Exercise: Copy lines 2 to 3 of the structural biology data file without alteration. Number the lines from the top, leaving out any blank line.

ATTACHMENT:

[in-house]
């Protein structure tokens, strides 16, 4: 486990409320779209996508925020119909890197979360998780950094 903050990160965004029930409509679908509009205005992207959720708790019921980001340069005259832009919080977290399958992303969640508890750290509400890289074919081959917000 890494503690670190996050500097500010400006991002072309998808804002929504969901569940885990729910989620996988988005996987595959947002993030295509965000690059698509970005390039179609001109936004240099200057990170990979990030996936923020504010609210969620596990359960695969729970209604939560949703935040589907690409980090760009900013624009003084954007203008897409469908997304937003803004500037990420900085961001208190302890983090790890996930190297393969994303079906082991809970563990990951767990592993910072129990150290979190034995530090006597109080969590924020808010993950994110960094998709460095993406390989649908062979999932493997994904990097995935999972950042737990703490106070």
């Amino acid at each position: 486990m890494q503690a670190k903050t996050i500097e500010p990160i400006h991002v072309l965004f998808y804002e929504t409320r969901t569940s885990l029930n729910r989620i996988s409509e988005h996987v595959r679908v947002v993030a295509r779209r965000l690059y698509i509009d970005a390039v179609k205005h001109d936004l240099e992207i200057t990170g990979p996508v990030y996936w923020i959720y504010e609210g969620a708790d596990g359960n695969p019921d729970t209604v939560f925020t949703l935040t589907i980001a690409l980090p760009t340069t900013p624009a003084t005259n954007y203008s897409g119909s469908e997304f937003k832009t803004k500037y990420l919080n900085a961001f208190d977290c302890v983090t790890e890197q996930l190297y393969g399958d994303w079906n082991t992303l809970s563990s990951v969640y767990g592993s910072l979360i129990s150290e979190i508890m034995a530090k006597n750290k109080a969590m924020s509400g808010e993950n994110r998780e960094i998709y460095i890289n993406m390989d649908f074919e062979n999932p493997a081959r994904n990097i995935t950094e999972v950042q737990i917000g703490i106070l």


């Protein structure tokens, strides 16, 4: 486990409320779209996508925020119909890197979360998780950094 903050990160965004029930409509679908509009205005992207959720708790019921980001340069005259832009919080977290399958992303969640508890750290509400890289074919081959917000 890494503690670190996050500097500010400006991002072309998808804002929504969901569940885990729910989620996988988005996987595959947002993030295509965000690059698509970005390039179609001109936004240099200057990170990979990030996936923020504010609210969620596990359960695969729970209604939560949703935040589907690409980090760009900013624009003084954007203008897409469908997304937003803004500037990420900085961001208190302890983090790890996930190297393969994303079906082991809970563990990951767990592993910072129990150290979190034995530090006597109080969590924020808010993950994110960094998709460095993406390989649908062979999932493997994904990097995935999972950042737990703490106070």
């Amino acid at each position: 486990m890494q503690a670190k903050t996050i500097e500010p990160i400006h991002v072309l965004f998808y804002e929504t409320r969901t569940s885990l029930n729910r989620i996988s409509e988005h996987v595959r679908v947002v993030a295509r779209r965000l690059y698509i509009d970005a390039v179609k205005h001109d936004l240099e992207i200057t990170g990979p996508v990030y996936w923020i959720y504010e609210g969620a708790d596990g359960n695969p019921d729970t209604v939560f925020t949703l935040t589907i980001a690409l980090p760009t340069t900013p624009a003084t005259n954007y203008s897409g119909s469908e997304f937003k832009t803004k500037y990420l919080n900085a961001f208190d977290c302890v983090t790890e890197q996930l190297y393969g399958d994303w079906n082991t992303l809970s563990s990951v969640y767990g592993s910072l979360i129990s150290e979190i508890m034995a530090k006597n750290k109080a969590m924020s509400g808010e993950n994110r998780e960094i998709y460095i890289n993406m390989d649908f074919e062979n999932p493997a081959r994904n990097i995935t950094e999972v950042q737990i917000g703490i106070l």